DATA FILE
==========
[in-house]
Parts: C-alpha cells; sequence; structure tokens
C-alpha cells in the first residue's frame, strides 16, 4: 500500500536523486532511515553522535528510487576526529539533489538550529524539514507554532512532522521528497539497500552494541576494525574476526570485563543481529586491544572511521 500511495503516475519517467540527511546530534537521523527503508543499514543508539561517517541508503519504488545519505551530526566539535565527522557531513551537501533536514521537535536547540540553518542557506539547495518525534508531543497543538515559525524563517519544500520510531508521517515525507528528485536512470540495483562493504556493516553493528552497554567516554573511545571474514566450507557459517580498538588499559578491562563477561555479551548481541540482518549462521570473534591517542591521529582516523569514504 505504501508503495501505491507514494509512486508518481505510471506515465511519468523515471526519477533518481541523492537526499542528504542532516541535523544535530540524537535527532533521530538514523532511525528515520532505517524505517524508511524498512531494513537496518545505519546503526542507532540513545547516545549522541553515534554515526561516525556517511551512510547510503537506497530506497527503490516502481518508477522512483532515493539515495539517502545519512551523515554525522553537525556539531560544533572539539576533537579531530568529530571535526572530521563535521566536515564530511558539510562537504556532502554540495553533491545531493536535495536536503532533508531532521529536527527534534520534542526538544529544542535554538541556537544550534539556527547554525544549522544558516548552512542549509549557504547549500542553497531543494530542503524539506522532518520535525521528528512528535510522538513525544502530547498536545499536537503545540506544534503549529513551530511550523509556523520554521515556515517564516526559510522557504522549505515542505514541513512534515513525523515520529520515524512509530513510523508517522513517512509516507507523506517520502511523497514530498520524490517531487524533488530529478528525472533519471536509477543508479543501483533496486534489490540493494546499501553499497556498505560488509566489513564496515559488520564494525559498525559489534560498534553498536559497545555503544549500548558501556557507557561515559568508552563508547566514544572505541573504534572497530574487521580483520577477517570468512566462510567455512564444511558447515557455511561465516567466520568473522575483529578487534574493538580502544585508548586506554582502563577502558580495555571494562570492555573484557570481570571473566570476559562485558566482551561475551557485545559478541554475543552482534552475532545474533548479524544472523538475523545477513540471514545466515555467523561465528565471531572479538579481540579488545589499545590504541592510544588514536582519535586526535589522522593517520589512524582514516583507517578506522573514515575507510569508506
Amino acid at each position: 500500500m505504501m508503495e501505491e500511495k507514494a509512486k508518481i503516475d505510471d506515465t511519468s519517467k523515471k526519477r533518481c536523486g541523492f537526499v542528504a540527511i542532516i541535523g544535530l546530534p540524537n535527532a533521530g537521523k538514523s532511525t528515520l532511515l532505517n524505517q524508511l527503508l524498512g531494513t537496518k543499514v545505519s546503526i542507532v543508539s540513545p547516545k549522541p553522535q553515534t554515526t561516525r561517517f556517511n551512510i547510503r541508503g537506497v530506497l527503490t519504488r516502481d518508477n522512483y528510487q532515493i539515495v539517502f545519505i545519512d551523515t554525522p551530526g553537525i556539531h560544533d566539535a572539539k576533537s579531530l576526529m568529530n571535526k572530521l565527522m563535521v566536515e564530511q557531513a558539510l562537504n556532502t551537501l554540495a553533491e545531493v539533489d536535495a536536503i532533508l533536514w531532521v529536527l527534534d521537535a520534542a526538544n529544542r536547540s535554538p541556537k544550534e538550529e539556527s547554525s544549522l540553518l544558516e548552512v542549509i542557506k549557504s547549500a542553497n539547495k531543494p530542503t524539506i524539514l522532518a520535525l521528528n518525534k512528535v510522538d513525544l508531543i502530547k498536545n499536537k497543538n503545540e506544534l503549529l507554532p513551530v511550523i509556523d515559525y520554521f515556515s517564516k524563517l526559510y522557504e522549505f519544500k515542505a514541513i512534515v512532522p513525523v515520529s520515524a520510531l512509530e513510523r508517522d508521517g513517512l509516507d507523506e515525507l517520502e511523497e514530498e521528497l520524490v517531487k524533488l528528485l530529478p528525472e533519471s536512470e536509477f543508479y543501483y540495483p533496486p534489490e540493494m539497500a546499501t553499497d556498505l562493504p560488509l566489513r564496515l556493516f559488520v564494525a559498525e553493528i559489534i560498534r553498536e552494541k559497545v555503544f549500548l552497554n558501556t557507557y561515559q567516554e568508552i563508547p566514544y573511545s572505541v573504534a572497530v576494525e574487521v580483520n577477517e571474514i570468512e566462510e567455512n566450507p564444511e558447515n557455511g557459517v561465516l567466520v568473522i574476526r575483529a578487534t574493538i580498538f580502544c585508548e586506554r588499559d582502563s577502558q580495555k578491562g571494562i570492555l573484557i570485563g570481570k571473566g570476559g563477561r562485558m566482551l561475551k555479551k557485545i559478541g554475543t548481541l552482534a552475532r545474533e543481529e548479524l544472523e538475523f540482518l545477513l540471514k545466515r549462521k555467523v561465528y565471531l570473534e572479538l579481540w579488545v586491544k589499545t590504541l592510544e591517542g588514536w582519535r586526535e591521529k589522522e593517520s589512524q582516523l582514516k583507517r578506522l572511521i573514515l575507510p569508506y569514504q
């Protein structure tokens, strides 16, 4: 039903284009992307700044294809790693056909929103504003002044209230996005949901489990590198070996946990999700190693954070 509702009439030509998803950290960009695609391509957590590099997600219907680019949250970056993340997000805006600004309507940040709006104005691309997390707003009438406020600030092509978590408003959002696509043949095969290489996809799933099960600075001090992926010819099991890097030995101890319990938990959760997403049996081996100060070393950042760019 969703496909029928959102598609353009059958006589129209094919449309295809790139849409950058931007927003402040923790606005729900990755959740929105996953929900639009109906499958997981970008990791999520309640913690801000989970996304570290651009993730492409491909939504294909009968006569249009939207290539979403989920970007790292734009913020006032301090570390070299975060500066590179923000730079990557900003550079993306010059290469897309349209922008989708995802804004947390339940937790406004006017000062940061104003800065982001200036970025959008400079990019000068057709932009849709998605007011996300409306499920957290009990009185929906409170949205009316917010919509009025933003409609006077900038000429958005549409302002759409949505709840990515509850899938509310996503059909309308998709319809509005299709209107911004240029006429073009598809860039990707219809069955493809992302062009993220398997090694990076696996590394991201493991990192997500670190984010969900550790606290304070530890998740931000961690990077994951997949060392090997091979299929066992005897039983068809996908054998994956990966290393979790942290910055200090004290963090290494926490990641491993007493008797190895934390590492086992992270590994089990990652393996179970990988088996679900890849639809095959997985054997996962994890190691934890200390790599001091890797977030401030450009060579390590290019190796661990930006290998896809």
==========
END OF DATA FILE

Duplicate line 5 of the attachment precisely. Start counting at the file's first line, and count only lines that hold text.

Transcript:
């Protein structure tokens, strides 16, 4: 039903284009992307700044294809790693056909929103504003002044209230996005949901489990590198070996946990999700190693954070 509702009439030509998803950290960009695609391509957590590099997600219907680019949250970056993340997000805006600004309507940040709006104005691309997390707003009438406020600030092509978590408003959002696509043949095969290489996809799933099960600075001090992926010819099991890097030995101890319990938990959760997403049996081996100060070393950042760019 969703496909029928959102598609353009059958006589129209094919449309295809790139849409950058931007927003402040923790606005729900990755959740929105996953929900639009109906499958997981970008990791999520309640913690801000989970996304570290651009993730492409491909939504294909009968006569249009939207290539979403989920970007790292734009913020006032301090570390070299975060500066590179923000730079990557900003550079993306010059290469897309349209922008989708995802804004947390339940937790406004006017000062940061104003800065982001200036970025959008400079990019000068057709932009849709998605007011996300409306499920957290009990009185929906409170949205009316917010919509009025933003409609006077900038000429958005549409302002759409949505709840990515509850899938509310996503059909309308998709319809509005299709209107911004240029006429073009598809860039990707219809069955493809992302062009993220398997090694990076696996590394991201493991990192997500670190984010969900550790606290304070530890998740931000961690990077994951997949060392090997091979299929066992005897039983068809996908054998994956990966290393979790942290910055200090004290963090290494926490990641491993007493008797190895934390590492086992992270590994089990990652393996179970990988088996679900890849639809095959997985054997996962994890190691934890200390790599001091890797977030401030450009060579390590290019190796661990930006290998896809």